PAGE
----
The village of Mere Barton is facing a time of upheaval, with traditional lifestyles being forced out by newcomers. When local author Sheila Malory is asked to research the history of the village, she has her reservations; 'The Book' is one of the many projects of Annie Roberts.
Miserly and controlling, Annie is at the heart of everything that goes on in Mere Barton, much to the resentment of her fellow villagers. When Annie suffers a fatal bout of self-inflicted food poisoning, there is more relief than grief around the village.
However, as Sheila continues to work on the book, she discovers that Annie's influence was due to more than just her forceful personality. Was the death as accidental as it first seemed?
Hazel Holt's mysteries are little gems of their kind. I love them for the detail - Foss and Tris and their feelings about visiting the vet, what kind of biscuits a neighbour serves.... and for the familiarity of her way of life, but also for the humanity of the writing. In Any Man's Death I especially liked the friendship which develops between Sheila and Father William.
Patricia Gallimore is a superb narrator. I'd been impressed by her range and variety before and this reading only cements that. She does English regional accents convincingly, from the irritating to the sympathetic, and has an amazing vocal range - of course, she's a highly experienced radio actor, and her voice is instantly recognisable, so that the British listener may from time to time find themselves wondering why Pat Archer has strayed from Ambridge, but I can't praise her narration highly enough.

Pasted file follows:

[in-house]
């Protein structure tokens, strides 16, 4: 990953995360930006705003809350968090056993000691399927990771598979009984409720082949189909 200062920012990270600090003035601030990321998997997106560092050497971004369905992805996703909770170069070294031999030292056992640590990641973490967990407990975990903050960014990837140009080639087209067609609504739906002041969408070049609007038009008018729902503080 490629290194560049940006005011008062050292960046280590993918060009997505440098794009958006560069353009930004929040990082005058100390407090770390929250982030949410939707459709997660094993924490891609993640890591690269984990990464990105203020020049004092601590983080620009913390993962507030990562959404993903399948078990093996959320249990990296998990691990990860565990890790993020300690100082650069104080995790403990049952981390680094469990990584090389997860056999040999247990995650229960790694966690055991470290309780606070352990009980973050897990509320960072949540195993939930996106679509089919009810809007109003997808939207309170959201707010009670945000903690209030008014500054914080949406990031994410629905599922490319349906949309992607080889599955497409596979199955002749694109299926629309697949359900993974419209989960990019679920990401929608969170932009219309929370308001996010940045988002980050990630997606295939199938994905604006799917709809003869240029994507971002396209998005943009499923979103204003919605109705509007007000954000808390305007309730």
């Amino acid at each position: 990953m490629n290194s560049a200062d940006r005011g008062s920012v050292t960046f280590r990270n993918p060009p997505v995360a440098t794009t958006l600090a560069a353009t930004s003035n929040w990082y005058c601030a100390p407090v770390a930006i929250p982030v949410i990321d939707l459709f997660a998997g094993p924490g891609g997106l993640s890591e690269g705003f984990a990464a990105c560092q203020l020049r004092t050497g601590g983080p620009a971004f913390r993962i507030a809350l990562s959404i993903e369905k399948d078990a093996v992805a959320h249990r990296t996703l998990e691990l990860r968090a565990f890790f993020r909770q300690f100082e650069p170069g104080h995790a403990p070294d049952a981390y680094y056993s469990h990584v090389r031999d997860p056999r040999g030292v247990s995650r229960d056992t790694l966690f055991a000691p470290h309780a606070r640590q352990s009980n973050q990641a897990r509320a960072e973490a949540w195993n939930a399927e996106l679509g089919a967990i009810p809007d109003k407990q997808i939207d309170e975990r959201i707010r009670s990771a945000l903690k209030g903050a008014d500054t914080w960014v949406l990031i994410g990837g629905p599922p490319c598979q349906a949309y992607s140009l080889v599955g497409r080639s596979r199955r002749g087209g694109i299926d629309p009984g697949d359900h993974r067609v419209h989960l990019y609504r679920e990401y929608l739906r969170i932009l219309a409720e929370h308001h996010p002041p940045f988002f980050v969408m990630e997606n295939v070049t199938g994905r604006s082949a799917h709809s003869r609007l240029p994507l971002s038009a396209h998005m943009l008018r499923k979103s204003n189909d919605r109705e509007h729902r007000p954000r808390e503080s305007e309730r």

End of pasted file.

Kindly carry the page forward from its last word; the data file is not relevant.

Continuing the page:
Altogether a real pleasure, and I can only hope that in due course the rest of the Mrs Malory books will be recorded, as so far only a few are available.
These plots are never amazing, I don't think they are meant to be.
They are 'cosy', no gory detail, nothing to give you nightmares. The story just ambles along quite nicely. This one DID have a little bit more story after the denouement, as I find Holt's books sometimes just STOP as though she has reached her word count and she will not write a word extra.
Plot was reasonable enough, kept one guessing, BUT I did find the ending to be quite unbelievable, NOT so much the WHO DONE IT and WHY - but the good Mrs Mallory's reaction to the murderer.
The performance was OK, Sheila's voice was how I had imagined it in my head reading the books, the voice Rosemary was a tad annoying, too nasal and dopey.
The biggest crime was the voice of the lady who was supposed to be from Birmingham - which made me laugh out loud, as it put me in mind of the the late Beryl Reid's character 'Marleen' who had an exaggerated and over the top Brummie accent.
I do wonder if Patricia Gallimore had ever actually met anyone from Birmingham.
Apart from that it I enjoyed the reading, passed a few hours quite nicely.